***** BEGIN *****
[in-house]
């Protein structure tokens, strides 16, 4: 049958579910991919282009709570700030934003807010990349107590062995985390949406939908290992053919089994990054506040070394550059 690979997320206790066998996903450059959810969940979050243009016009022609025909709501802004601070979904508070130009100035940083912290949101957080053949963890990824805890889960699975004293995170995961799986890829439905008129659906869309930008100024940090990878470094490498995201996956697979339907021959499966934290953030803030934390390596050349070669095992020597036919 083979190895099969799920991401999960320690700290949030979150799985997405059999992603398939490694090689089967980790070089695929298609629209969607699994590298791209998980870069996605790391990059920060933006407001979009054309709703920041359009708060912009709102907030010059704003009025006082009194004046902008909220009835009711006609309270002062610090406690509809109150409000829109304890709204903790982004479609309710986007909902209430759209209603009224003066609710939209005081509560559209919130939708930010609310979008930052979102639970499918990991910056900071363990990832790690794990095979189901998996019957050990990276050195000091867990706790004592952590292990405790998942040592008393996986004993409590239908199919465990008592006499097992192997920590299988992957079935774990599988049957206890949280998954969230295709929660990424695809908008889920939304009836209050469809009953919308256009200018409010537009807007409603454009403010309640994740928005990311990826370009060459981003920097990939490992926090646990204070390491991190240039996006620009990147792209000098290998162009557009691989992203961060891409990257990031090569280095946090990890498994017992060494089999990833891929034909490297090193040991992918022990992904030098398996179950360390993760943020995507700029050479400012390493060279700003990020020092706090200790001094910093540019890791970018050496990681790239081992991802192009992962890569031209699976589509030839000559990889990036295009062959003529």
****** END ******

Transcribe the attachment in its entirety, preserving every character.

[in-house]
């Protein structure tokens, strides 16, 4: 049958579910991919282009709570700030934003807010990349107590062995985390949406939908290992053919089994990054506040070394550059 690979997320206790066998996903450059959810969940979050243009016009022609025909709501802004601070979904508070130009100035940083912290949101957080053949963890990824805890889960699975004293995170995961799986890829439905008129659906869309930008100024940090990878470094490498995201996956697979339907021959499966934290953030803030934390390596050349070669095992020597036919 083979190895099969799920991401999960320690700290949030979150799985997405059999992603398939490694090689089967980790070089695929298609629209969607699994590298791209998980870069996605790391990059920060933006407001979009054309709703920041359009708060912009709102907030010059704003009025006082009194004046902008909220009835009711006609309270002062610090406690509809109150409000829109304890709204903790982004479609309710986007909902209430759209209603009224003066609710939209005081509560559209919130939708930010609310979008930052979102639970499918990991910056900071363990990832790690794990095979189901998996019957050990990276050195000091867990706790004592952590292990405790998942040592008393996986004993409590239908199919465990008592006499097992192997920590299988992957079935774990599988049957206890949280998954969230295709929660990424695809908008889920939304009836209050469809009953919308256009200018409010537009807007409603454009403010309640994740928005990311990826370009060459981003920097990939490992926090646990204070390491991190240039996006620009990147792209000098290998162009557009691989992203961060891409990257990031090569280095946090990890498994017992060494089999990833891929034909490297090193040991992918022990992904030098398996179950360390993760943020995507700029050479400012390493060279700003990020020092706090200790001094910093540019890791970018050496990681790239081992991802192009992962890569031209699976589509030839000559990889990036295009062959003529």